Celebrity messaging service Cameo lays off staff due to post-lockdown hangover

bottom line: The pandemic has been a boom time for tech companies that have reaped the rewards of having people stay indoors and work from home, but with much of the world now out of lockdown, many firms are feeling the effects of a changing society, including messaging with celebrities. . Cameo app.

Cameo allows customers to pay for a personalized video message from a celebrity, whether it’s for a special occasion, an important milestone, or simply because it’s super cool. Prices tend to reflect the level of fame of the individual, with Caitlyn Jenner being the most expensive at over $2,500 per message, and Richard Dreyfuss and Brian Cox at around $700.

Due to the lockdown, Cameo’s popularity skyrocketed, bringing the number of employees from 100 to 400, and its revenue in 2020 increased by 4.5 times compared to the previous year. CEO Steven Galanis said the success was partly due to most of the actors using the platform after their film and TV projects were put on hold due to Covid.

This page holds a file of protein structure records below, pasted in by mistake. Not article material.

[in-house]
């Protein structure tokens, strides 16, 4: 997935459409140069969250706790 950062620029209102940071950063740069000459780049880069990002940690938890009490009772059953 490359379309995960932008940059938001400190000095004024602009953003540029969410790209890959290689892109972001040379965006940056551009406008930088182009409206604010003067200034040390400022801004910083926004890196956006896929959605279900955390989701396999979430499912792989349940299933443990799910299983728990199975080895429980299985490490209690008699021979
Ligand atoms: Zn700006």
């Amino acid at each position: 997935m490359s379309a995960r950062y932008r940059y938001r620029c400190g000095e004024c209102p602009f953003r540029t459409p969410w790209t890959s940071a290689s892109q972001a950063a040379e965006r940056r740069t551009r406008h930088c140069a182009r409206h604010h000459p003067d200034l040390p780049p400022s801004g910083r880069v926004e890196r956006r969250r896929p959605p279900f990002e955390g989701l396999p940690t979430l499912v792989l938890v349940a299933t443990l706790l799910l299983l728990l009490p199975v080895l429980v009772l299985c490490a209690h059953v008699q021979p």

But it looks like the good times are over. Protocol reports that 87 Cameo employees, including CTOs and CPOs, have been laid off. This is about a quarter of the total number of employees. The team responsible for music partnerships has reportedly seen major cutbacks, as well as its London offices and sales and marketing staff.

“We quickly hired a lot of people and the market conditions have changed quickly since then,” Galanis said. “Accordingly, we have streamlined the business to best reflect the new realities.”

Galanis tweeted that the 87 members of “Cameo Fameo” had been fired and described it as a “cruel day at the office”. The post drew some criticism for its tone and the fact that Galanis uses an NFT avi that would have cost the same as three employees’ salaries. Previously, he was criticized for comparing Web3 to the colonization of America – in a good way.

Netflix is ​​another company whose popularity has been declining since the pandemic. User counts dropped for the first time in a decade last quarter, and he fired most of his fan site Tudum staff, asking the question: Have we peaked subscriptions?

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